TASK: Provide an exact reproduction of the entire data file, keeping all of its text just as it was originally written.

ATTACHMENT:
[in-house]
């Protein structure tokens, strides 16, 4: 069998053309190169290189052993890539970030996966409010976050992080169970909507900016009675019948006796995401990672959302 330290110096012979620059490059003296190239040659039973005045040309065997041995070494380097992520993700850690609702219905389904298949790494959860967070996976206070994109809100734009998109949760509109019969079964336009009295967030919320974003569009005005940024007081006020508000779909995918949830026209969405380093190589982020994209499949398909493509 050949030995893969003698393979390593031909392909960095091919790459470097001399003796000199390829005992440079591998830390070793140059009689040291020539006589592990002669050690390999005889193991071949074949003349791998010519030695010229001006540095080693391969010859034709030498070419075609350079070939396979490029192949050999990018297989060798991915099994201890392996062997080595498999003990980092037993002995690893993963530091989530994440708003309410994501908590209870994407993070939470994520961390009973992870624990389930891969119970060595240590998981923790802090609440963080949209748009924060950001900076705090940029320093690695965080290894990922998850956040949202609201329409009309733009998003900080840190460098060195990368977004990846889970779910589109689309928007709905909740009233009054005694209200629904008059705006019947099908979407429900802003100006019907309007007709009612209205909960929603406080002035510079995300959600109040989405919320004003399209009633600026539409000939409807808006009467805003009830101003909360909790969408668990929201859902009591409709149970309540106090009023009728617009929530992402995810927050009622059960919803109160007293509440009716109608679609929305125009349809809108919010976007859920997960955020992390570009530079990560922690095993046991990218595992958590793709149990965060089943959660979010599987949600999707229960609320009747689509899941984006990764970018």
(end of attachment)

[in-house]
């Protein structure tokens, strides 16, 4: 069998053309190169290189052993890539970030996966409010976050992080169970909507900016009675019948006796995401990672959302 330290110096012979620059490059003296190239040659039973005045040309065997041995070494380097992520993700850690609702219905389904298949790494959860967070996976206070994109809100734009998109949760509109019969079964336009009295967030919320974003569009005005940024007081006020508000779909995918949830026209969405380093190589982020994209499949398909493509 050949030995893969003698393979390593031909392909960095091919790459470097001399003796000199390829005992440079591998830390070793140059009689040291020539006589592990002669050690390999005889193991071949074949003349791998010519030695010229001006540095080693391969010859034709030498070419075609350079070939396979490029192949050999990018297989060798991915099994201890392996062997080595498999003990980092037993002995690893993963530091989530994440708003309410994501908590209870994407993070939470994520961390009973992870624990389930891969119970060595240590998981923790802090609440963080949209748009924060950001900076705090940029320093690695965080290894990922998850956040949202609201329409009309733009998003900080840190460098060195990368977004990846889970779910589109689309928007709905909740009233009054005694209200629904008059705006019947099908979407429900802003100006019907309007007709009612209205909960929603406080002035510079995300959600109040989405919320004003399209009633600026539409000939409807808006009467805003009830101003909360909790969408668990929201859902009591409709149970309540106090009023009728617009929530992402995810927050009622059960919803109160007293509440009716109608679609929305125009349809809108919010976007859920997960955020992390570009530079990560922690095993046991990218595992958590793709149990965060089943959660979010599987949600999707229960609320009747689509899941984006990764970018």